[57] ABSTRACT A process for growing large single crystals substantially free of surface inclusions within several days is disclosed. This process involves the concept of promoting further growth on seed crystals from a melt [52] US. Cl. 23/301 SP, 23/305, 423/122,

423/624 composmon of suitable modes which w1ll form a eu- 511 110. c1 B01 j 17 20 tectic- Gmwth as the crystal Seed is mated [58] Field of Search 23/305 301 R 300 Pulled slwly the The 23/301 SP, 304;123/624 ature decrease of said melt is such that the tempera- 1218/21): ture can be defined by the liquidus curve of the melt composition phase diagram. Growing single crystal be- [56] References Cited ryllium oxide at a temperature of about 1,980 C from UNITED STATES PATENTS a melt composition having 56 weight percent beryllium oxide and 44 weight percent calcium oxide is an 2,848,310 8/1958 Remeika 23 305 example f this Proms, 3,234,135 2/1966 Ballman et al 23/305 3,341,302 9/1967 Flanigen et al. 23/301 R 8 Claims, 1 Drawing Figure I l 22oo 7 T 7 19 0" l800 LIQUID +C0O o I v I. I400 I 0 1o 20 3o 40 so 56 so so I00 BeO PAIENTEnumao I913 3.7683 3 IZOO I000 I l I J I0 4-0 505660 so I00 & v g

INVENTORS BY STANLEY 'B. AUSTERMAN ATTORNEY PERRY E ELKINS SINGLE CRYSTAL BERYLLIUM OXIDE GROWTH- FROM CALCIUM OXIDE-BERYLLIUM OXIDE MELTS BACKGROUND OF THE INVENTION 1. Field of the Invention This invention relates to crystal growing and more particularly to a method of growing single crystals from a melt composition.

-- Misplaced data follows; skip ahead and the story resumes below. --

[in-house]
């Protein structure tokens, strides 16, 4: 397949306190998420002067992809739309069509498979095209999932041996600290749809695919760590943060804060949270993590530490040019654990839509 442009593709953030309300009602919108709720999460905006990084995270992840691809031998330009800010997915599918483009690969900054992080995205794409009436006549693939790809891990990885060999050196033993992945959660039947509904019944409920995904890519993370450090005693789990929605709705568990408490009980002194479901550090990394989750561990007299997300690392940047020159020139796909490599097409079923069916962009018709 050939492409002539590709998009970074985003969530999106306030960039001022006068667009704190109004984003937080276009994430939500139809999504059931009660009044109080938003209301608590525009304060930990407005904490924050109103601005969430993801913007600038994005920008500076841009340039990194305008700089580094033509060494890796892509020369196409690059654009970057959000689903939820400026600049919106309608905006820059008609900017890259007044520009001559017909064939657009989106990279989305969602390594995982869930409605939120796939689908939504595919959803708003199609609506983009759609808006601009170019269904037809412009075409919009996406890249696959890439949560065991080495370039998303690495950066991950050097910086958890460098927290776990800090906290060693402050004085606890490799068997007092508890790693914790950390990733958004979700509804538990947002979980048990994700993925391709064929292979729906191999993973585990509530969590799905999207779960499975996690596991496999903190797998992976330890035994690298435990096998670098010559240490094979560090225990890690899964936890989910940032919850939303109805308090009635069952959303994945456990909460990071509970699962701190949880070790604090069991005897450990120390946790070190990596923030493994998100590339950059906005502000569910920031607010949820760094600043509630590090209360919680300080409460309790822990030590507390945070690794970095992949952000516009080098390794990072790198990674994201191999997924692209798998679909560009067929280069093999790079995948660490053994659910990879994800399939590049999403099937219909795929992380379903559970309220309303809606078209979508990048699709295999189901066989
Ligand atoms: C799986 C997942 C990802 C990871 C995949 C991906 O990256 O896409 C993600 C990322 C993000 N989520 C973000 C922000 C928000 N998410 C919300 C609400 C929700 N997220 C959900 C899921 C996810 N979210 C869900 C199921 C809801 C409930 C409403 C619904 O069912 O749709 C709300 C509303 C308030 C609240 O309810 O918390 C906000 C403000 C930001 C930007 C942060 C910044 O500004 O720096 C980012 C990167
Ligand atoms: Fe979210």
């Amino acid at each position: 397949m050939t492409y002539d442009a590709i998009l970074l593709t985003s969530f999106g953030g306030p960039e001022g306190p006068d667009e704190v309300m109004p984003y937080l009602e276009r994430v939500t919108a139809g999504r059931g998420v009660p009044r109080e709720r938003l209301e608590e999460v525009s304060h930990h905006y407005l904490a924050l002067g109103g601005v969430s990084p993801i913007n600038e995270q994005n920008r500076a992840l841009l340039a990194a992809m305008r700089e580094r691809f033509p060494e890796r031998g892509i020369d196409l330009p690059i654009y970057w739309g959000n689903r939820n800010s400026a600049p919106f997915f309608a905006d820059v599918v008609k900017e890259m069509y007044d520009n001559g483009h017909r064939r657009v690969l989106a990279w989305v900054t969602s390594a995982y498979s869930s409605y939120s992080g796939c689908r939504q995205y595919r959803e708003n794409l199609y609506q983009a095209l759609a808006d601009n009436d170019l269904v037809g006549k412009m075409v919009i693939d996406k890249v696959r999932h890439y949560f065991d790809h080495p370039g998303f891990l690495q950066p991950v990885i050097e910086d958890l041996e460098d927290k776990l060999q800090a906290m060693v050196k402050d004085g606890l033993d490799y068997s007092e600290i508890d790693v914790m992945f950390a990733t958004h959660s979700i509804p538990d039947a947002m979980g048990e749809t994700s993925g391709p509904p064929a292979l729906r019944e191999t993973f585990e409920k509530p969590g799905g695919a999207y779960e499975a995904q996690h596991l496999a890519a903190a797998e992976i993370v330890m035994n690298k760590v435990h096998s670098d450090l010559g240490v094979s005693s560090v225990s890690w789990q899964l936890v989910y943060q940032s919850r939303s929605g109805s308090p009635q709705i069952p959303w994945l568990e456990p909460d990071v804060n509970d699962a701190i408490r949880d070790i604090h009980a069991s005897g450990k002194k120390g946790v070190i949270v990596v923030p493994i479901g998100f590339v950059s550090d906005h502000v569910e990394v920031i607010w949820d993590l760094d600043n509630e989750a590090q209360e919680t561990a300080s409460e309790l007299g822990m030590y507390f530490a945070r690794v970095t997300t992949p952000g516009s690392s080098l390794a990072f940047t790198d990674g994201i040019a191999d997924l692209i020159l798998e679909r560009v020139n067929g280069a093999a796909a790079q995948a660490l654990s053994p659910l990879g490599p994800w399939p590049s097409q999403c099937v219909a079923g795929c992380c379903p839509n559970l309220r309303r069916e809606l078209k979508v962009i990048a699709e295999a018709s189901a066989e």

2. Description of Prior Art The traditional Czochralski method of growing crystals from a liquid melt composition is well known. In this process the material from which a single crystal is to be grown is placed into a crucible and melted to form a liquid melt. The material of this melt is usually of substantially the same material as the seed crystal. The temperature of the liquid melt is maintained 1 to 2 above the melting point of the material. A single crystal seed is lowered into the liquid. Upon contact the liquid starts to solidify onto the seed. The seed is then slowly pulled from the liquid while being rotated. Continued solidification of the liquid onto the seed results in the growth of a single crystal.